Wherever possible, this analysis and its alternatives analyze the Pentium chip controversy form the perspective of the reviewer. Rather than repeating the facts, the reviewer uses them to draw his own conclusions and ideas about the case. Although some of the facts are vital to the analysis and demand repeating, every effort has been made to ensure the reviewer's conclusions and ideas are his own and not just a repeat of the case.
While, there may be some overlapping when necessary to get the idea across, the analysis is presented on section by section basis with each section building on the last. The sections are: Background, Perceived Product Risk, The Internet and its Influence, The Scientists and the Public, Alternatives, and Conclusion. Revealed in this analysis is the issue of the case and selected alternative responses and actions Intel could have instituted instead of the ones presented in the case.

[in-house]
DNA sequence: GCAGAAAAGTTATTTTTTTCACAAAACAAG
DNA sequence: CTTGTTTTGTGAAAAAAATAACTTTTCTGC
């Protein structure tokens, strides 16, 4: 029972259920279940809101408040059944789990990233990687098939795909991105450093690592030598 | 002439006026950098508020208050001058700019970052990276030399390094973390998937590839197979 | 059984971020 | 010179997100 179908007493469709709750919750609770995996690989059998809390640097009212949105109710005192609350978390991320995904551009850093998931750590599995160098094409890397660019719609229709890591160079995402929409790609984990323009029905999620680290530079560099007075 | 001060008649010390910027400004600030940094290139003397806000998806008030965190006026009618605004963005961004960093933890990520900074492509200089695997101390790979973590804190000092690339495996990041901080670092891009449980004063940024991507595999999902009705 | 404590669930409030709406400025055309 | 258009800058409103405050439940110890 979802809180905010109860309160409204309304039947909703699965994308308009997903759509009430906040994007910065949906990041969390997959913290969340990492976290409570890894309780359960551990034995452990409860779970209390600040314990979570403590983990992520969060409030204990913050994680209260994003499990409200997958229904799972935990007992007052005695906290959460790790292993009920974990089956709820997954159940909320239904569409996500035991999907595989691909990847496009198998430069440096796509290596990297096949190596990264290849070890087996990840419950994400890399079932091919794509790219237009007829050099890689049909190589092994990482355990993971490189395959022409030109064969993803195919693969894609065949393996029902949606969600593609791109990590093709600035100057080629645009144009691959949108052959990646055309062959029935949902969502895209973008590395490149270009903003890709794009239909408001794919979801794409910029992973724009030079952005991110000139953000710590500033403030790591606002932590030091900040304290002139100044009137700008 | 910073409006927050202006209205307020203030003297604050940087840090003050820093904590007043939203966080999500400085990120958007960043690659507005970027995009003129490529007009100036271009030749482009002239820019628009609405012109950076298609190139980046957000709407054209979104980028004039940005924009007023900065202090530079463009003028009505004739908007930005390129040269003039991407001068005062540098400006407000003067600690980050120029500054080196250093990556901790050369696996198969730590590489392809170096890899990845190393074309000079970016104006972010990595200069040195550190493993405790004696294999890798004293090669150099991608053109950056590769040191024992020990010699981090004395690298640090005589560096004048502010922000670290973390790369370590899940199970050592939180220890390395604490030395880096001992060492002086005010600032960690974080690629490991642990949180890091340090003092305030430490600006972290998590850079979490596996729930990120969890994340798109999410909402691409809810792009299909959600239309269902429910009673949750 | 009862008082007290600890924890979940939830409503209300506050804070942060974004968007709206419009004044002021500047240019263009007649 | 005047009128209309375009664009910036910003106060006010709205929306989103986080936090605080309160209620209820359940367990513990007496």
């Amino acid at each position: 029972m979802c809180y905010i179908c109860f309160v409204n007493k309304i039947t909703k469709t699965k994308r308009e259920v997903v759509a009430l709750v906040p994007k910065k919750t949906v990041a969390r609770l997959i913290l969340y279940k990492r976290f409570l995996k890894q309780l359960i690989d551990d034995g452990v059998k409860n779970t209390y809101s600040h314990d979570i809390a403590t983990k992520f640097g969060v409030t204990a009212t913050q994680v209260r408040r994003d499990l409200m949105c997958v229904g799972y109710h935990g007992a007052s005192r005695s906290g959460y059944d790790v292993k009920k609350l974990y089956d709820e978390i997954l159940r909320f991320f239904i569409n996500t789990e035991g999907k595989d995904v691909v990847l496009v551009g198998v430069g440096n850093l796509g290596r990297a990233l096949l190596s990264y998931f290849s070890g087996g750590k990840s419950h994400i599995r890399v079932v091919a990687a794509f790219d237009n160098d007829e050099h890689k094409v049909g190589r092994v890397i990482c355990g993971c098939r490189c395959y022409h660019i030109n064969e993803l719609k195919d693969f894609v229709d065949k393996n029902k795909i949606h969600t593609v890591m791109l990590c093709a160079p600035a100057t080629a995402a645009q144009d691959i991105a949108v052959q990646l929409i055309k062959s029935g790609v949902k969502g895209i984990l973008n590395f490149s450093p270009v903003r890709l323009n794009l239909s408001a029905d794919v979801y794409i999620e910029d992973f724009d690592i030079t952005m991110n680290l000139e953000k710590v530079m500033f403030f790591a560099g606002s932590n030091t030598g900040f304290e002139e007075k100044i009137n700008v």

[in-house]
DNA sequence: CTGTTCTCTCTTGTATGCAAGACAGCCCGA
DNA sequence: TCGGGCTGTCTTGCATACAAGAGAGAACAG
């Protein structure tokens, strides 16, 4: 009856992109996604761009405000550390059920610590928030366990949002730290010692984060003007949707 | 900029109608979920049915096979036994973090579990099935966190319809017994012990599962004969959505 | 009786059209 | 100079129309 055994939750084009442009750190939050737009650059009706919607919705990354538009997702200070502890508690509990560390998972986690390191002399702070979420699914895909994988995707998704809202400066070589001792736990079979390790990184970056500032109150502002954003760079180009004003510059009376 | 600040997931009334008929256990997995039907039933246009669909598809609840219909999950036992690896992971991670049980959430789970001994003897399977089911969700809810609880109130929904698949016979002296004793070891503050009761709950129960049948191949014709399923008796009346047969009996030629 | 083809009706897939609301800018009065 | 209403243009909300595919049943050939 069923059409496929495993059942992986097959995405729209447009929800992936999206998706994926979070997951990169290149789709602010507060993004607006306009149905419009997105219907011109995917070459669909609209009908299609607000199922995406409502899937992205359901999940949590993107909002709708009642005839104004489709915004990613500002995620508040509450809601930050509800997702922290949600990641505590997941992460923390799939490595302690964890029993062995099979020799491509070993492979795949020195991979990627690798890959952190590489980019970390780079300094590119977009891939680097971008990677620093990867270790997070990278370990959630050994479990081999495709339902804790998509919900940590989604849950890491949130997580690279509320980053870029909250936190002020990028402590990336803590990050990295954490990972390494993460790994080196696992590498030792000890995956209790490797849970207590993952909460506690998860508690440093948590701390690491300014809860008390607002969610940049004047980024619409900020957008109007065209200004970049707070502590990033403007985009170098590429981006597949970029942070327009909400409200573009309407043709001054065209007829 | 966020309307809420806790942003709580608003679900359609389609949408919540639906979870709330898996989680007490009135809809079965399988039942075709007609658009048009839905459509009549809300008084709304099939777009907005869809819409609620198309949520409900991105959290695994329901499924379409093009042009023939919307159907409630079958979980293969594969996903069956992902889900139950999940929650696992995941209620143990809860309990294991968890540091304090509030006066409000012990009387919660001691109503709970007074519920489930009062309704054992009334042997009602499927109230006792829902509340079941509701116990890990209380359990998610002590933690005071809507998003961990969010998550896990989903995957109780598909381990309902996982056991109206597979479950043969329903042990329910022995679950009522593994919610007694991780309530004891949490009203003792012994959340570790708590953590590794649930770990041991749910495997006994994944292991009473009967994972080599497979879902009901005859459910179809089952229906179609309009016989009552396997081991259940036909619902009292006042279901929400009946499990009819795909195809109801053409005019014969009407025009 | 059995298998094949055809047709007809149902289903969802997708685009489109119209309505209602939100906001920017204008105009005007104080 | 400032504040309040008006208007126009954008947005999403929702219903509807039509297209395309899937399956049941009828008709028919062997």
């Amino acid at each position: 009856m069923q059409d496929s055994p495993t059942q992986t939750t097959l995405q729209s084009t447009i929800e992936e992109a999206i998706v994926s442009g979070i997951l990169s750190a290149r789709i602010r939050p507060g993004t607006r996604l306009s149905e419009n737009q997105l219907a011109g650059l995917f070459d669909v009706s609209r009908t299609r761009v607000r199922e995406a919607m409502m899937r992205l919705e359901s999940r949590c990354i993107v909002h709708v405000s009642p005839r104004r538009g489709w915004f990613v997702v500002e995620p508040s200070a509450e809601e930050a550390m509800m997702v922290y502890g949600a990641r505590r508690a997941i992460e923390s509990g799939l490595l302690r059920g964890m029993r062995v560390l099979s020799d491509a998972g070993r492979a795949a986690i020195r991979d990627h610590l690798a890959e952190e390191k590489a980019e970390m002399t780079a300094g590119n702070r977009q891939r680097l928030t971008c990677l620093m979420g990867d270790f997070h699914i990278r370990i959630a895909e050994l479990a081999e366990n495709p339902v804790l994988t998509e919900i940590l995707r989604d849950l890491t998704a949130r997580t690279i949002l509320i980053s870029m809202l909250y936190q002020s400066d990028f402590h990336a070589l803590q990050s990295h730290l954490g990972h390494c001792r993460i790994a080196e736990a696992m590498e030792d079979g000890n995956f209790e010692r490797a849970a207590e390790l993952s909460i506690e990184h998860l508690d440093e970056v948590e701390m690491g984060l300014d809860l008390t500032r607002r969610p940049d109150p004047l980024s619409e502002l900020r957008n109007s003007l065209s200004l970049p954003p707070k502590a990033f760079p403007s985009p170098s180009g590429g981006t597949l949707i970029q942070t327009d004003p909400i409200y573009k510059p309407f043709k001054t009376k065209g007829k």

Full effort has been put into this analysis and the writings should reflect that effort. The analysis begins with some background and concludes with the selected alternatives. At the conclusion of this analysis, the issue, conclusions, ideas, and recommendation should be transparent.
In June 1994, Intel Corporation discovered a flaw in its high-powered Pentium processor. That is where this analysis begins.
Analysis and the Issue
In 1994, Intel Corporation was enjoying the near monopoly it had created in the microprocessor industry. By June of that year, the company had discovered a flaw in its recently released Pentium processor. Intel's experts concluded that the flaw was trivial. It corrected the error in subsequent production, but did not report the flaw to computer makers and the company continued to sell hundreds of thousands of flawed chips that had already been produced.
In October, Dr. Thomas Nicely, a mathematician at...